Discovery Hut

Today the amazing, enthusiastic lab assistants at the Albert P. Crary Science and Engineering Center (the laboratory building at McMurdo, referred to simply as Crary Lab) led us on a tour of Discovery Hut! This was the first hut built by Robert Falcon Scott during the British Antarctic Expedition in 1901-1904, and it is a 15-minute hike from McMurdo Station, on Hut Point. Discovery Hut was a pre-fabricated hut designed in Australia. You can still see some of the markings they used to line up the parts of the hut, similar to the furniture at Ikea. The problem with the Australian design was that it was very effective at keeping out the heat in the Outback, but it was not so effective at keeping the heat inside, which made it a miserable place to be in Antarctica. Because of this, the explorers primarily used the hut for storage and it was never used as a long-term sleeping quarters.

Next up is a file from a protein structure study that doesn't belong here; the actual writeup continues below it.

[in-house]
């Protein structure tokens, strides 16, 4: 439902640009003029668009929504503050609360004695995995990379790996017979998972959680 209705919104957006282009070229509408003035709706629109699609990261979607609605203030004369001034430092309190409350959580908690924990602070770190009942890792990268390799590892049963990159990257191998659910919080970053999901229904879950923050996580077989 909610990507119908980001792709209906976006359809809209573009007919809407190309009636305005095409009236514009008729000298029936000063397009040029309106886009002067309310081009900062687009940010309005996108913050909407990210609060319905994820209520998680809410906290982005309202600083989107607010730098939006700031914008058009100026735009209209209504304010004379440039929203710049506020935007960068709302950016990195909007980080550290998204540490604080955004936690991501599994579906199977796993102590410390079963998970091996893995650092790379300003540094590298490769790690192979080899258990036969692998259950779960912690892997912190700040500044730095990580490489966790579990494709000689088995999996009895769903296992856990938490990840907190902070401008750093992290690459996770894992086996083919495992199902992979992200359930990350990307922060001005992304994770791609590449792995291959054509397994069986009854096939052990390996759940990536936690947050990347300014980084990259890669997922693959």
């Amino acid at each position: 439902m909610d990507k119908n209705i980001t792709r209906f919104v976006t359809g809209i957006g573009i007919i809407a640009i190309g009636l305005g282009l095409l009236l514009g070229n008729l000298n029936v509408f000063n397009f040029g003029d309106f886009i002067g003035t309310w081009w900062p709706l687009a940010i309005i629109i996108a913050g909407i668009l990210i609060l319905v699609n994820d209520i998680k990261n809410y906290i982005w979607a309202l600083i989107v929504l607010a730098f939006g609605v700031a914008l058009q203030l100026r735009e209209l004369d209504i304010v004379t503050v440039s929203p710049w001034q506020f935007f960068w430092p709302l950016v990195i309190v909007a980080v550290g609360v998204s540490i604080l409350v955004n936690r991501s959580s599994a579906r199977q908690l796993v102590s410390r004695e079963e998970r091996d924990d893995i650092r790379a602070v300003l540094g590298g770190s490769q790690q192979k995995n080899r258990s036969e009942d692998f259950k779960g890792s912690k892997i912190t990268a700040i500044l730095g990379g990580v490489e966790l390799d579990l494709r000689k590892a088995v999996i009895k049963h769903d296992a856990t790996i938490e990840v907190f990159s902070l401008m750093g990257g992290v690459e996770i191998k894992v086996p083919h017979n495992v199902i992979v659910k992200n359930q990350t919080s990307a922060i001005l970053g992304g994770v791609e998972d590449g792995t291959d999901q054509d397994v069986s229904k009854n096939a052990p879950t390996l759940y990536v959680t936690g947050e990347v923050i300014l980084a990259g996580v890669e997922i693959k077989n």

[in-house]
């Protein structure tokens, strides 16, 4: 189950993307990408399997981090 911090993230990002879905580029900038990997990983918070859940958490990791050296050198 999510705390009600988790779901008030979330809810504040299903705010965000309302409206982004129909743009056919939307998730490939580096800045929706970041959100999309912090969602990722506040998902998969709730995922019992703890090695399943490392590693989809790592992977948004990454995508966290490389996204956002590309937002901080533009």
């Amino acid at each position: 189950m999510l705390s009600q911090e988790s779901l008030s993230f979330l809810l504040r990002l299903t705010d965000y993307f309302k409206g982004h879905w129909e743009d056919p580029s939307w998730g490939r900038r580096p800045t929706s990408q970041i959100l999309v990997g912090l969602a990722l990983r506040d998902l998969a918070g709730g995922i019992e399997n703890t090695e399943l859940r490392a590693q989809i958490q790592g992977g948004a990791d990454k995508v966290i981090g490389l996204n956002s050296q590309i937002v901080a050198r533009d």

The hut was also used by Ernest Shackleton’s 1907-1909 expedition, as a storehouse and temporary sleeping quarters. During Scott’s 1910-1913 expedition, the explorers used the hut for staging and as a rendezvous point for the Terra Nova expeditioners who were headed toward the Pole from Scott’s other hut at Cape Evans. The last time the hut was used by early explorers was in 1917, exactly 100 years ago!

Even though the hut is more than 100 years old, there are artifacts still preserved within its frigid walls. There are piles of Weddell seal pelts, with blubber still frozen. There are boxes of provisions, including oatmeal and “cabin biscuits.” There is even an old Primus stove, which has not changed much in design since those early days. In addition, there are the remnants of a gravity well, which they used to help test the hypothesis that the force of Earth’s gravity differs in different areas of the world. We now know that gravity does change slightly with latitude, and we weigh a little bit more at the poles than we do at the equator.

It was humbling to view these artifacts first-hand, because it called to mind the brave way the early Antarctic explorers faced the harsh environment, without the modern conveniences we now have at McMurdo. We are privileged to be able to work in such a place, in the name of science.

Written by: Heather Liwanag

Heather Liwanag